The Last Man on Earth, premiering Sunday on Fox, is a comedy, but it might as well be a drama. Set in 2020, after an unspecified "virus" has wiped out humanity, the show follows Phil Miller (Will Forte) as he attempts to settle down in a mansion in Tucson, having roamed the continent in an RV in a failed search for other survivors. Immediately, the show is taking on two basic comedic challenges: Can you wring laughs from a hopelessly depressing premise, and can it be done with only one character on screen? The answer to both is yes, but more impressively, The Last Man on Earth never tips into ludicrous pastiche. For its laughs and its light touch, this is an emotionally grounded tale, with all the drama and darkness that comes with that.

Although an apocalyptic comedy is rarer than an apocalyptic drama, it's hard to ignore just how many times the latter type of story has been told in television and film recently: The number of dystopias with their own specific backstories and rules is too vast to list in full (The Walking Dead, Revolution, and This is the End are recent examples that come to mind). Forte, who wrote the pilot, and directors Phil Lord and Chris Miller (the wizards who made The Lego Movie and 21 Jump Street) wisely steer clear of gory details. The virus that scrubbed the earth of life isn't explained, and the streets of Tucson aren't littered with corpses or overrun by animals. None of the show’s comedy would work if viewers didn't accept the blank slate it's being projected onto, so the fewer details to nitpick at, the better.

The apocalypse serves as a playground for Phil's id—he enters a supermarket by blowing the windows open with a handgun, and loads a cart up with as much junk food and pornography as he can fit, eating Twinkies off his fingers with abandon. His McMansion home is loaded with art and memorabilia boosted from various museums—he wipes his mouth with the Declaration of Independence at one point, and later spills his drink on a Rembrandt he's left on the floor. Absent running water or sanitation systems, he uses one nearby infinity pool as a toilet and another as a trash can. "Apologies for all of the recent masturbation," he remarks to God at one point. "But that’s kind of on you."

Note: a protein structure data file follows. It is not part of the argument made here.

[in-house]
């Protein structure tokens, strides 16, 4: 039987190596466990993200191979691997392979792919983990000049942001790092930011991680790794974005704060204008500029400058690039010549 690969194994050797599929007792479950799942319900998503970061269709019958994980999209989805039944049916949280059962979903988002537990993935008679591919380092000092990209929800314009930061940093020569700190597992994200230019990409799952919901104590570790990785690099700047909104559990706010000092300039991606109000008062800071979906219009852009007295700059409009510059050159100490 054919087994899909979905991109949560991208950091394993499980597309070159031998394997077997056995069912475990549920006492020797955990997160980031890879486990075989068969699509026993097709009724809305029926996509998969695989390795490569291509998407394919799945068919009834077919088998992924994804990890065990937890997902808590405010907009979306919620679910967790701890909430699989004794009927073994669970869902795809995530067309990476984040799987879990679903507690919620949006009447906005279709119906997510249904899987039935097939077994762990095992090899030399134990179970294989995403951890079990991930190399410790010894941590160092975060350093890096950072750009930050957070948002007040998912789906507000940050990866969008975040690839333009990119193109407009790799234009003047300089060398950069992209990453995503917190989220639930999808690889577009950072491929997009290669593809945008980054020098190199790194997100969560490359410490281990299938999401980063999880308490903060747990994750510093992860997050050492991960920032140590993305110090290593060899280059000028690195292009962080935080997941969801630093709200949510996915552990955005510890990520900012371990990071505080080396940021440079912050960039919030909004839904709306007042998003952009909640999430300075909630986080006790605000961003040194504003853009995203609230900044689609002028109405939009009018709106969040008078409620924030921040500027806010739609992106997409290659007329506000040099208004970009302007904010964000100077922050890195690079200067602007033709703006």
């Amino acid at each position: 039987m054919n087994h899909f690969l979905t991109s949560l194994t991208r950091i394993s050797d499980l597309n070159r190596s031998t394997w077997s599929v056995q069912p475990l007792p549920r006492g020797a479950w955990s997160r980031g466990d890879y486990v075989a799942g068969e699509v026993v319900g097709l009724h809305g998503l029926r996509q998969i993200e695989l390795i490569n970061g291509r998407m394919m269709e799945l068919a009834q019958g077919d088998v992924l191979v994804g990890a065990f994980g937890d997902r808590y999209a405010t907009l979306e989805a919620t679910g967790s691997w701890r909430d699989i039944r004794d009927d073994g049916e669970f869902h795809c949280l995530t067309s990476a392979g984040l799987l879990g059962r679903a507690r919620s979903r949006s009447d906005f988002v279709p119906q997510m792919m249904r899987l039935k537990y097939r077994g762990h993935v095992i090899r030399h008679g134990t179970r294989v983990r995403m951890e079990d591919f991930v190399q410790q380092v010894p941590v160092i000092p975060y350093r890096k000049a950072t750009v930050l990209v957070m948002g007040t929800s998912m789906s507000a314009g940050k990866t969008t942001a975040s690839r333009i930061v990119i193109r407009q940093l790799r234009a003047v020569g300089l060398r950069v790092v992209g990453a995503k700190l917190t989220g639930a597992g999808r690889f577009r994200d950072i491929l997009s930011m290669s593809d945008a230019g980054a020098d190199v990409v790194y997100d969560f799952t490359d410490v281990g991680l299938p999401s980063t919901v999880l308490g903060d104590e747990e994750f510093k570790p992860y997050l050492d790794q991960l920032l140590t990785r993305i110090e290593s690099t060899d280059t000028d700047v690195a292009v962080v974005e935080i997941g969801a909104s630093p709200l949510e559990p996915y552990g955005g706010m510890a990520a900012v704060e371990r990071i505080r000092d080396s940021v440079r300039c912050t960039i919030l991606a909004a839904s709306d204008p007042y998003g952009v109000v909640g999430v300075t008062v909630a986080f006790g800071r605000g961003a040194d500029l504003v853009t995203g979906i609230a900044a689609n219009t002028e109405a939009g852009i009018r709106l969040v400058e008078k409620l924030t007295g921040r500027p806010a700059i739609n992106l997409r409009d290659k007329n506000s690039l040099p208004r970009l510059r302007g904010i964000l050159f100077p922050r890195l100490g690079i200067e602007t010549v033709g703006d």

Yes, there are a lot of easy gags here—this is the last man on earth, for sure, and it doesn't take Phil long to slip into the kind of slovenly, simian behavior that feels only a couple of steps removed from the lazy-husband jokes on an '80s sitcom. But Forte's performance helps the show skate over its more tired material. He was always one of the best actors in his eight-year Saturday Night Live tenure, who could imbue the smallest bit part in a sketch with a backstory just with a furrow of the brow. His understated work in Alexander Payne's Nebraska helped legitimize a talent many had long recognized, and his skills are on full display here. Phil never starts screaming at the sky or sobbing in a corner, but he doesn't need to—part of the joke, and all of the compulsion to watch, comes from the nervous breakdown he's on the edge of in every scene.

The real question, of course, relates to the medium—how on earth is this a sustainable story to tell on television? It's hard not to answer without slightly spoiling what's to come, so read on at that risk. In the second part of the hour-long premiere airing tonight, Phil finally meets a woman, Carol (Kristen Schaal) whose approach to the end of the world has been quite contrary to his. Where he has gleefully abandoned the tenets of polite society, she has clearly clung to them as a means of staying sane. This leads to some "men are from Mars, women are from Venus" humor that again feels like a throwback, and again survives mostly on the backs of its terrific performers (Schaal brings some wonderfully weird, sad notes to her tightly-wound character).

Even with Carol to bounce off, it's hard to know what the future holds for Phil, and whether it'll stay as compelling to watch him week after week. But The Last Man on Earth is rolling the dice on something tricky and avant-garde. Network television, and the traditional sitcom, is currently staring its own apocalypse in the face. Let it take some chances rather than keep pitching shows where attractive 20-somethings live in a spacious apartment—risks be damned. The Last Man on Earth might run for one great season and then leave, or it could run for many years and quickly dwindle in quality. But it has more of a chance to be remembered as a true original. That's a virtue to embrace.